Ballet or bust?
Posted 16 August 2009 - 04:30 AM
But I did notice that in Act 3, one of the soloists had a rather more fullsome bust that one normally sees on ballerinas. She was very good, and seemed to be.. shall we say.. extremely well-supported.
It made me wonder, from a purely practical point of view, whether this can be a problem for young aspiring ballerinas..?
Posted 16 August 2009 - 10:16 AM
Posted 16 August 2009 - 10:26 AM
2: aesthetically, morally, or generally offensive
3: exceeding the bounds of good taste
4: excessively complimentary or flattering
Posted 16 August 2009 - 12:40 PM
If this is just a matter of mother nature, well...fine...not the most typical form in a female dancer, but it is what it is. Now, if the assets are a result pf surgical procedures, then something is wrong.
I read in a book-(I think in that "Unmaking of a dancer")-that the author used to see one of the girls in class having a lot of trouble with the same issue, and she used to wrap herself over and over and very tight with elastic wraps in order to diminish the visual effect. And that she was NOT happy at all about it...
Posted 16 August 2009 - 12:46 PM
Posted 16 August 2009 - 07:10 PM
I wonder if this happens frequently, I mean that one doesn't. I'm not gay, but as an Occasional Bisexualist, I like to gawk at the bosums.
Posted 16 August 2009 - 07:29 PM
Posted 16 August 2009 - 08:13 PM
One point to keep in mind is that a classical tutu looks best on dancers with defined hips, waist, and bust. I recently saw a video of a well-known company and was surprised at how masculine the women's bodies looked in tutus because of their extreme thinness. It was not a pleasing aesthetic. There are supportive garments (that are invisible under leotards or costumes) available for female dancers, so it need not be an issue on the stage.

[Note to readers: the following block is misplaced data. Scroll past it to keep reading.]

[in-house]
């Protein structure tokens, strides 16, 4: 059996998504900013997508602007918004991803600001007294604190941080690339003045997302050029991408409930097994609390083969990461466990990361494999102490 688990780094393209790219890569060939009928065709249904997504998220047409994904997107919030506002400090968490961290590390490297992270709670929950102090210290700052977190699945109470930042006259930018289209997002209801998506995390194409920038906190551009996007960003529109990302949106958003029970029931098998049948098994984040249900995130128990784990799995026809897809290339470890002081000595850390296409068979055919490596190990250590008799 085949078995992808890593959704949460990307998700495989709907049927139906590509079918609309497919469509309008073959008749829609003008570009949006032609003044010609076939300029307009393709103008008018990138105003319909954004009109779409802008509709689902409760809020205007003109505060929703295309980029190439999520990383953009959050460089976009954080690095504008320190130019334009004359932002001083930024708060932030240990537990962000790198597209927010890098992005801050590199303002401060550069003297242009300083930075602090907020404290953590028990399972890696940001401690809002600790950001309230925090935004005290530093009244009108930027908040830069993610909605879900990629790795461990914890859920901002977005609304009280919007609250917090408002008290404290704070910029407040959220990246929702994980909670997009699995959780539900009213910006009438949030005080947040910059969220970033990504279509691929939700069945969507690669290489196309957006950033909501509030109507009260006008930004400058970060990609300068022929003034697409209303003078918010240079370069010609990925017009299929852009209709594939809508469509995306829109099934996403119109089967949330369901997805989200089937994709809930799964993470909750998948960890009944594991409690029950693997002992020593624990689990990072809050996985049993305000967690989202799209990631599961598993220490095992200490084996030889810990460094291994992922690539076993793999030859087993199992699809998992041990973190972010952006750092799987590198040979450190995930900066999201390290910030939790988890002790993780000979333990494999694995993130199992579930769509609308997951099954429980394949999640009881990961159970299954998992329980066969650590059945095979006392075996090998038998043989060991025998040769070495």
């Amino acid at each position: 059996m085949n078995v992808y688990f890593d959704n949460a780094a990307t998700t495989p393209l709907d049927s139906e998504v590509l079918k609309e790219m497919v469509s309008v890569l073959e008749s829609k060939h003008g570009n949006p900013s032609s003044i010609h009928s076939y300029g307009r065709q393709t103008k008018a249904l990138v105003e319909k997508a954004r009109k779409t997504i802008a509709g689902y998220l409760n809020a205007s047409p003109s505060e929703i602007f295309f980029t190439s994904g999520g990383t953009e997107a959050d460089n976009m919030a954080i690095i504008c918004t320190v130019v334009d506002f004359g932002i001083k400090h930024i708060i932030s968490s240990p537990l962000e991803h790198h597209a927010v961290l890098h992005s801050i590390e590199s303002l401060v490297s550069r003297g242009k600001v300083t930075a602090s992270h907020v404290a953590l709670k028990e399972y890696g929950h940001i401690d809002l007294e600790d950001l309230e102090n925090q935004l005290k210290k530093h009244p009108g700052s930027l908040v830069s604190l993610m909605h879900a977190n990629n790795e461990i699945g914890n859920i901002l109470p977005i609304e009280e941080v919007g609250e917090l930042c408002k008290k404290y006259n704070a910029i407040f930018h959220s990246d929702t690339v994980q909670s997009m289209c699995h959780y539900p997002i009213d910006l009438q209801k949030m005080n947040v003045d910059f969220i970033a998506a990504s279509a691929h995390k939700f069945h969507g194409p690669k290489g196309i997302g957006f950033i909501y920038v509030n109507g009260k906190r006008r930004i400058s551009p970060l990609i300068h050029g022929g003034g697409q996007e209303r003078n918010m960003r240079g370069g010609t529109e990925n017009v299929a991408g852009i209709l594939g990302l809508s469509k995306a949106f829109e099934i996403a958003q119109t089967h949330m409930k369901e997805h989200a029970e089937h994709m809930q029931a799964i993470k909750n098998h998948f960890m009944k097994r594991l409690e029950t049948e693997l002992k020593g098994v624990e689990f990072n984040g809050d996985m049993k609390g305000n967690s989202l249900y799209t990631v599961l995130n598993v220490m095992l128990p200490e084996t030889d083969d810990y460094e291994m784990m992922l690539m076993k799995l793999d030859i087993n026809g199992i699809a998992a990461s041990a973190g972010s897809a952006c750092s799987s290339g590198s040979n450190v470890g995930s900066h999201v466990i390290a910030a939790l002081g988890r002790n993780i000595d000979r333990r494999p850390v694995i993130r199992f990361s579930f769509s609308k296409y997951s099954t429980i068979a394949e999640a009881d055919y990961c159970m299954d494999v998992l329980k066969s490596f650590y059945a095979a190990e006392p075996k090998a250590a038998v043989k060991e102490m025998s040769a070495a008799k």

Posted 17 August 2009 - 05:22 AM
Posted 17 August 2009 - 05:43 AM
Posted 17 August 2009 - 05:45 AM
Posted 18 August 2009 - 02:37 PM
This particular misuse of fulsome has been around for awhile, so it's not unique to you, sejacko. I remember Gelsey Kirkland referring in her first book, edited by the late Jacqueline Onassis, to "fulsome breasts." Not Gelsey's fault, of course, but you'd think a copy editor would have come to her aid.
Posted 18 August 2009 - 09:59 PM
"Pedants rush in where angels fear to tread."
Posted 19 August 2009 - 04:05 PM
I think ‘revival’ is a neutral way of saying, in the manner of many contemporary dictionaries, that people began misusing the term and the large dictionaries of the first half of the century continued to uphold the by then settled upon and accepted pejorative sense(s) of the word. The difficulty is that if you use ‘fulsome’ to mean abundant or generous in a positive sense, as Kirkland did, you run the risk of looking foolish or ignorant. It would be helpful for naive readers of Merriam-Webster if the dictionary warned of this risk, but it sounds as if it doesn’t.
My American Heritage dictionary is more helpful. It notes accurately that the pejorative meanings are the primary ones, placing the positive meaning at #3, and adds a usage note that makes the whole business clear for its readers, suggesting that they not use fulsome in a positive sense to avoid any potential confusion.
(Sorry for going off toic, but it really annoys me when dictionaries hew to their descriptive goals without considering that people also come to them for prescriptive guidance.)
I add to this that all people tend to be distracted by nudity or anatomical irregularities such as very large breasts or a very flat chest, and one’s personal sexuality doesn’t enter into it much, I think.
Posted 19 August 2009 - 05:21 PM
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